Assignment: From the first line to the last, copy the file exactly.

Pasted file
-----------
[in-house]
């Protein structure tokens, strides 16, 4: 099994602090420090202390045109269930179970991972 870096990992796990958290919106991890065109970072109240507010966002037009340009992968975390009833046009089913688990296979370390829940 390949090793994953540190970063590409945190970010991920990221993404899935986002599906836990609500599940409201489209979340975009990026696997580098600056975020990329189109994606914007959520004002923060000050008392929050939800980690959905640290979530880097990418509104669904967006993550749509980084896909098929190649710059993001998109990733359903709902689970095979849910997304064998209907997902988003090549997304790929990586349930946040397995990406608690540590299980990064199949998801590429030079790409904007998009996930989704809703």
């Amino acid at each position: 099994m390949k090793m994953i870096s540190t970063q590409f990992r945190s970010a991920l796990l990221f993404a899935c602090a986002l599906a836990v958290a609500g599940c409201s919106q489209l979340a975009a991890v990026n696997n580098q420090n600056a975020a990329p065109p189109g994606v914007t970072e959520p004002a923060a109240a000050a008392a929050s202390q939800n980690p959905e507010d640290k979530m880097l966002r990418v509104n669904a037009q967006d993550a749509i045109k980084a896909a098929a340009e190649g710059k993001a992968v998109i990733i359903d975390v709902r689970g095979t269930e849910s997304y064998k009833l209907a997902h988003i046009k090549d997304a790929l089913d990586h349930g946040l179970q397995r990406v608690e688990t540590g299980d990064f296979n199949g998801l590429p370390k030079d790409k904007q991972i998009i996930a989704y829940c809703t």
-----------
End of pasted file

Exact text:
[in-house]
């Protein structure tokens, strides 16, 4: 099994602090420090202390045109269930179970991972 870096990992796990958290919106991890065109970072109240507010966002037009340009992968975390009833046009089913688990296979370390829940 390949090793994953540190970063590409945190970010991920990221993404899935986002599906836990609500599940409201489209979340975009990026696997580098600056975020990329189109994606914007959520004002923060000050008392929050939800980690959905640290979530880097990418509104669904967006993550749509980084896909098929190649710059993001998109990733359903709902689970095979849910997304064998209907997902988003090549997304790929990586349930946040397995990406608690540590299980990064199949998801590429030079790409904007998009996930989704809703």
């Amino acid at each position: 099994m390949k090793m994953i870096s540190t970063q590409f990992r945190s970010a991920l796990l990221f993404a899935c602090a986002l599906a836990v958290a609500g599940c409201s919106q489209l979340a975009a991890v990026n696997n580098q420090n600056a975020a990329p065109p189109g994606v914007t970072e959520p004002a923060a109240a000050a008392a929050s202390q939800n980690p959905e507010d640290k979530m880097l966002r990418v509104n669904a037009q967006d993550a749509i045109k980084a896909a098929a340009e190649g710059k993001a992968v998109i990733i359903d975390v709902r689970g095979t269930e849910s997304y064998k009833l209907a997902h988003i046009k090549d997304a790929l089913d990586h349930g946040l179970q397995r990406v608690e688990t540590g299980d990064f296979n199949g998801l590429p370390k030079d790409k904007q991972i998009i996930a989704y829940c809703t």